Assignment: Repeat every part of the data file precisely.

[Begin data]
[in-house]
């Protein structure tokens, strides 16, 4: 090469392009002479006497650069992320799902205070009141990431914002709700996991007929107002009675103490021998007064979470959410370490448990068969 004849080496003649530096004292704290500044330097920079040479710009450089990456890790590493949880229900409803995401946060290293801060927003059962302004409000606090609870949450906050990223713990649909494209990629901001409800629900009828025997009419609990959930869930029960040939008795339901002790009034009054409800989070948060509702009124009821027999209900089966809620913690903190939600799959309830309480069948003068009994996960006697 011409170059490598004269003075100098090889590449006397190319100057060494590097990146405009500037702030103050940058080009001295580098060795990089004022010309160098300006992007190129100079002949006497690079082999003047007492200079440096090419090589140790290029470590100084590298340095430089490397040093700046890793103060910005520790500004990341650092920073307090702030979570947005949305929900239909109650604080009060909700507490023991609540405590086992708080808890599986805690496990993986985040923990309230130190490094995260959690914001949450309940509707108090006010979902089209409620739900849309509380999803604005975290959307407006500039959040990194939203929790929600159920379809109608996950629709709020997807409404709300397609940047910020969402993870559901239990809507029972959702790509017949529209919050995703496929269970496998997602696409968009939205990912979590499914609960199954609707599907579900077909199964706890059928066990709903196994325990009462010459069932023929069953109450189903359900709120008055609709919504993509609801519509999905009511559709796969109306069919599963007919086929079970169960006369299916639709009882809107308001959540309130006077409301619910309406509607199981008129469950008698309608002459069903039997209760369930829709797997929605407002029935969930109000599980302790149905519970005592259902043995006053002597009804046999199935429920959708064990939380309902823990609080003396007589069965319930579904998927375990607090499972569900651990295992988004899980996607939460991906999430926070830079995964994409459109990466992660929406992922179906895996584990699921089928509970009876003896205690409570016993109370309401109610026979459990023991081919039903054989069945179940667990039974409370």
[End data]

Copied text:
[in-house]
């Protein structure tokens, strides 16, 4: 090469392009002479006497650069992320799902205070009141990431914002709700996991007929107002009675103490021998007064979470959410370490448990068969 004849080496003649530096004292704290500044330097920079040479710009450089990456890790590493949880229900409803995401946060290293801060927003059962302004409000606090609870949450906050990223713990649909494209990629901001409800629900009828025997009419609990959930869930029960040939008795339901002790009034009054409800989070948060509702009124009821027999209900089966809620913690903190939600799959309830309480069948003068009994996960006697 011409170059490598004269003075100098090889590449006397190319100057060494590097990146405009500037702030103050940058080009001295580098060795990089004022010309160098300006992007190129100079002949006497690079082999003047007492200079440096090419090589140790290029470590100084590298340095430089490397040093700046890793103060910005520790500004990341650092920073307090702030979570947005949305929900239909109650604080009060909700507490023991609540405590086992708080808890599986805690496990993986985040923990309230130190490094995260959690914001949450309940509707108090006010979902089209409620739900849309509380999803604005975290959307407006500039959040990194939203929790929600159920379809109608996950629709709020997807409404709300397609940047910020969402993870559901239990809507029972959702790509017949529209919050995703496929269970496998997602696409968009939205990912979590499914609960199954609707599907579900077909199964706890059928066990709903196994325990009462010459069932023929069953109450189903359900709120008055609709919504993509609801519509999905009511559709796969109306069919599963007919086929079970169960006369299916639709009882809107308001959540309130006077409301619910309406509607199981008129469950008698309608002459069903039997209760369930829709797997929605407002029935969930109000599980302790149905519970005592259902043995006053002597009804046999199935429920959708064990939380309902823990609080003396007589069965319930579904998927375990607090499972569900651990295992988004899980996607939460991906999430926070830079995964994409459109990466992660929406992922179906895996584990699921089928509970009876003896205690409570016993109370309401109610026979459990023991081919039903054989069945179940667990039974409370």